"And if I may partake in a different theme: how much currency would an accountant receive in America?" "I'm not sure. A lot, I imagine, in he or she is good." "She!" "Or he." "Are there N*gro accountants?" "There are African-American accountants. You don't want to use that word, though, Alex." "And homosexual accountants?" "There are homosexual everythings. There are homosexual garbage men." "How much currency would a N*gro homosexual accountant receive?" "You shouldn't use that word."


Alex's dream is to move to America and work as an accountant, so it's particularly telling that he's asking if homosexual accountants exist. I think he's trying to find out not only whether his dream is feasible, if he could come out in America and still succeed, but also how Jonathan will respond to the topic of homosexuality. He buries it by asking first about black accountants; it creates plausible deniability if Jonathan reacts poorly. And, I think, Jonathan's blase reaction is part of what helps Alex open up to him later on.

But these are far from the only passages that lend to the reading of Alex as queer and, honestly, they're two of the more subtle. It becomes increasingly clear as the story progresses that Alex is queer and, in my opinion, falling in love with Jonathan.

Little Igor wanted me to utter hello to you from him. He does not know you, of course, but I have informed him very much about you. I informed him about how you are so funny, and so intelligent, and also how we can speak about momentous matters as well as farts. I even informed him about how you made bags of dirt when we were in Trachimbrod. Everything I could remember about you I informed him, because I want him to know you, and because it makes it feel that you are yet near, that you did not go away.


This passage comes from Alex's letter on October 28th, page 102. Alex makes it incredibly clear that Little Igor is the most important person in his life, that everything he wants from life he wants even more for his younger brother--he desperately wants to bring Igor with him to America, and the few times he really stands up to his father are usually to protect him. The fact that he wants Jonathan and Little Igor to like each other, to feel that they know each other, even if it is only through him, says how important Jonathan has also become. (Also, this isn't the first time Alex mourns Jonathan leaving Ukraine. he tells Jonathan earlier that he is sad to finish his letters because it's the closest thing he has to talking in person.)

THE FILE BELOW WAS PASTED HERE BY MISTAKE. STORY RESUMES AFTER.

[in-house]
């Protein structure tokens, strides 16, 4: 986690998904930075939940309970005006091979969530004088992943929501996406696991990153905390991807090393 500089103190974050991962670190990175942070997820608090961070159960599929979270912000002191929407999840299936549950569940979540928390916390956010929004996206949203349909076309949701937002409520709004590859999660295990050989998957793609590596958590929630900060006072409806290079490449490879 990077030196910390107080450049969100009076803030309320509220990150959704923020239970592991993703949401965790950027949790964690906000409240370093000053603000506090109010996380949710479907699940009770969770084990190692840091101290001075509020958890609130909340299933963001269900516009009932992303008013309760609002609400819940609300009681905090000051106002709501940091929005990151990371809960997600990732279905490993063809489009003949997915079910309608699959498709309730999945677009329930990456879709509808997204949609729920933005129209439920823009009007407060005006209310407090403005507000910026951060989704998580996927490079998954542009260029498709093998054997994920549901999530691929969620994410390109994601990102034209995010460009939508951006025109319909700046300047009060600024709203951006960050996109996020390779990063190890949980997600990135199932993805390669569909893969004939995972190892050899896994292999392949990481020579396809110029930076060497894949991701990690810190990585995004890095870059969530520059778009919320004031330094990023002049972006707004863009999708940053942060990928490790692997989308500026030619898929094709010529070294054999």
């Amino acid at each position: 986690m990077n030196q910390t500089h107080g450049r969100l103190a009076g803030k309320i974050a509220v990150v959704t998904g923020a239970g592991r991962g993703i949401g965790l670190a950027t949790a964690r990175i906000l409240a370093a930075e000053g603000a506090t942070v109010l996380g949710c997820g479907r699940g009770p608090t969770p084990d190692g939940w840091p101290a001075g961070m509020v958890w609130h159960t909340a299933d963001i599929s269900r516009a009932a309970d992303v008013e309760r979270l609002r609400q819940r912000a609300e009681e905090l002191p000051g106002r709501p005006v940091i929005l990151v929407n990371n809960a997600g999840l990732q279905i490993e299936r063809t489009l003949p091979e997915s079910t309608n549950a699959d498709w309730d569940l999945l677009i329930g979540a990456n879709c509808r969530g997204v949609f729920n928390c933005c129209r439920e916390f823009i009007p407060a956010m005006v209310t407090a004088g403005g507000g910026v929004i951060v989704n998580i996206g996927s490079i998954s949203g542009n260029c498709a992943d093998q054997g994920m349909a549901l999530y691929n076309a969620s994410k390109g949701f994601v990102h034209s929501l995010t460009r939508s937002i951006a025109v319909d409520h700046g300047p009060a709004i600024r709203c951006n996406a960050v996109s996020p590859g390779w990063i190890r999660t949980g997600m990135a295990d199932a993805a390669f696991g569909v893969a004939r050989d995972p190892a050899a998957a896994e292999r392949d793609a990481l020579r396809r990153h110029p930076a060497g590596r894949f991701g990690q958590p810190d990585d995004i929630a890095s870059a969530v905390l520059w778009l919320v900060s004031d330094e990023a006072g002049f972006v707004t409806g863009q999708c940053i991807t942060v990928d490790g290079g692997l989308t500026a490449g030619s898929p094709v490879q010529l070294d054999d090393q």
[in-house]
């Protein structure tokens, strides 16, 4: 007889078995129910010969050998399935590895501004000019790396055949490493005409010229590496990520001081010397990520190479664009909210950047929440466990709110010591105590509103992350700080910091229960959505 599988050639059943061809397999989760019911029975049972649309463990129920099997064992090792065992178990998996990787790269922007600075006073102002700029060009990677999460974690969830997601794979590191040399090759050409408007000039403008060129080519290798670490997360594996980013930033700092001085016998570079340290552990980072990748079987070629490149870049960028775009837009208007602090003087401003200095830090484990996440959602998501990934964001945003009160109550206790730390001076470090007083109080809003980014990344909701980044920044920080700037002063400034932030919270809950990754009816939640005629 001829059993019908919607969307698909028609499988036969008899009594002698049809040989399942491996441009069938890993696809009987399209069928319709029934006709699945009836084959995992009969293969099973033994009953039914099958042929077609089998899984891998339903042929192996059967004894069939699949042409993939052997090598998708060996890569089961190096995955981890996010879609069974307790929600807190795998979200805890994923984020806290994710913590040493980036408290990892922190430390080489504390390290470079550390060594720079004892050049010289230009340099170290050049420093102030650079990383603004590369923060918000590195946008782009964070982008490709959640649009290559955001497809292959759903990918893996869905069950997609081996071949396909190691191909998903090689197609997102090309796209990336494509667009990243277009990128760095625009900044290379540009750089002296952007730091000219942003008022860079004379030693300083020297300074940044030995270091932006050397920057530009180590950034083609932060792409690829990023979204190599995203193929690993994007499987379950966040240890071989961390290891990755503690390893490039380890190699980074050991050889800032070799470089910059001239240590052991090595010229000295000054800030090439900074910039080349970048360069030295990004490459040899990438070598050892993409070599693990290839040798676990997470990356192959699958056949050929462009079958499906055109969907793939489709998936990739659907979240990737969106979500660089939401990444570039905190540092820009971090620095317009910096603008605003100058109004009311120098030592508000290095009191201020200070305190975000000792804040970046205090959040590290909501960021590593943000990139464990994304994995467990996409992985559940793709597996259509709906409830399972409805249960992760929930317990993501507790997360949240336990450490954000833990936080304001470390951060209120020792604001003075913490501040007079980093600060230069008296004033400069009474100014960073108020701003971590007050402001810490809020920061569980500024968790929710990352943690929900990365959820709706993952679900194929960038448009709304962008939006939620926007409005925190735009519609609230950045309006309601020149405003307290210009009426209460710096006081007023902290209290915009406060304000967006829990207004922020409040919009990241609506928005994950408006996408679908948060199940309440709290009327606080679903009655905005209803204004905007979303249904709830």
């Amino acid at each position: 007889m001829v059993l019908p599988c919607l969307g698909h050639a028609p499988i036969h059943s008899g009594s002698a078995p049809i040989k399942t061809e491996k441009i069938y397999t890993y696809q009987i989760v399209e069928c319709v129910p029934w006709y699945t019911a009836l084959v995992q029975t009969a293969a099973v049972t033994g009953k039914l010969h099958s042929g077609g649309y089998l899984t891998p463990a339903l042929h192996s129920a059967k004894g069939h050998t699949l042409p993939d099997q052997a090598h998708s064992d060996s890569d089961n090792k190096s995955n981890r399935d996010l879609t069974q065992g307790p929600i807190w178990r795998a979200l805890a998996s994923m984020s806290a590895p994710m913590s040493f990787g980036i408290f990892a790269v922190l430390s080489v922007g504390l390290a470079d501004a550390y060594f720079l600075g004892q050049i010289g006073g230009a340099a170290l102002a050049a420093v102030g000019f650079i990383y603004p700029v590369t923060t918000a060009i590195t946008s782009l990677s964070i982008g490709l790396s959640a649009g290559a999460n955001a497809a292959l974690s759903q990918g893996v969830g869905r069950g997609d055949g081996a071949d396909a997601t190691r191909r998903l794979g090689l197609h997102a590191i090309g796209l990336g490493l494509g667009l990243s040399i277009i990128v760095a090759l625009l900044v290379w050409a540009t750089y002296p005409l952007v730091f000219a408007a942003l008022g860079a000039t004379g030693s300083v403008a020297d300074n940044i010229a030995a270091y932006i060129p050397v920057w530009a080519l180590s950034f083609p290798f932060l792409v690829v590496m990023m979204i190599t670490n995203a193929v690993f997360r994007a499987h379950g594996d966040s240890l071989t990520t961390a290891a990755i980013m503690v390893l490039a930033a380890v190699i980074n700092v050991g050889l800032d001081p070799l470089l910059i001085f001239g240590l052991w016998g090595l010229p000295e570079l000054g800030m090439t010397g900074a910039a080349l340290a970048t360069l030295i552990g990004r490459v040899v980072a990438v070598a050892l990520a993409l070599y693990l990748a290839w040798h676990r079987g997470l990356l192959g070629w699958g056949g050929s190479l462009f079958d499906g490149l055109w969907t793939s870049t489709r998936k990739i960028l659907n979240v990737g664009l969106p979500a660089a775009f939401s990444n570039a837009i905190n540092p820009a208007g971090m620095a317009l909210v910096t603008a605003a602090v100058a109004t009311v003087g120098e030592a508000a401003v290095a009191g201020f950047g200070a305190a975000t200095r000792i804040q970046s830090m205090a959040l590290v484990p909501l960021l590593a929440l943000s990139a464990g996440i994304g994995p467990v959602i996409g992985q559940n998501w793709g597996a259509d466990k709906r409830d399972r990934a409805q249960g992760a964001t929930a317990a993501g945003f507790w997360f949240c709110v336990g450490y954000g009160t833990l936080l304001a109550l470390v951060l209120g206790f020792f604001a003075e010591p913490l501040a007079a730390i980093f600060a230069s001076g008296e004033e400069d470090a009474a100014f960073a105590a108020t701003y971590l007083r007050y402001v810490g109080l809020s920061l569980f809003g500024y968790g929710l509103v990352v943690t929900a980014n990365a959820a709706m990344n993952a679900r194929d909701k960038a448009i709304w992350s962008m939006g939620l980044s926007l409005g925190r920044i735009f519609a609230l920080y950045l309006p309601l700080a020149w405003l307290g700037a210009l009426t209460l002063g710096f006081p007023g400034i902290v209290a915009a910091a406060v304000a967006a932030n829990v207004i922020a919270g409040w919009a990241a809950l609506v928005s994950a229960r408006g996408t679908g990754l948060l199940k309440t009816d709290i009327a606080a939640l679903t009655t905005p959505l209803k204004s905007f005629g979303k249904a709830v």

On the 24th December, Alex writes,

We are talking now, Jonathan, together, and not apart. We are with each other, working on the same story, and I am certain that you can also feel it. Do you know that I am the G*psy girl and you are Safran, and that I am Kolker and you are Brod, and that I am your grandmother and you are Grandfather, and that I am Alex and you are you, and that I am you and you are me? Do you not comprehend that we can bring each other safety and peace? When we were under the stars in Trachimbrod, did you not feel it then? Do not present not-truths to me. Not to me.


He casts himself as Jonathan's lover: the G*psy girl and the grandmother, who were both in love with Safran (Jonathan's grandfather); and Kolker who was Brod's husband. This letter is the first time he is anything close to blunt; on the next page, he talks about having gone to the beach again:

The beach was beautiful last night, but this did not surprise me. [...] I have attempted to think about America in regard to where I am on the beach. I imagine a line, a white line, painted on the sand and on the ocean, from me to you.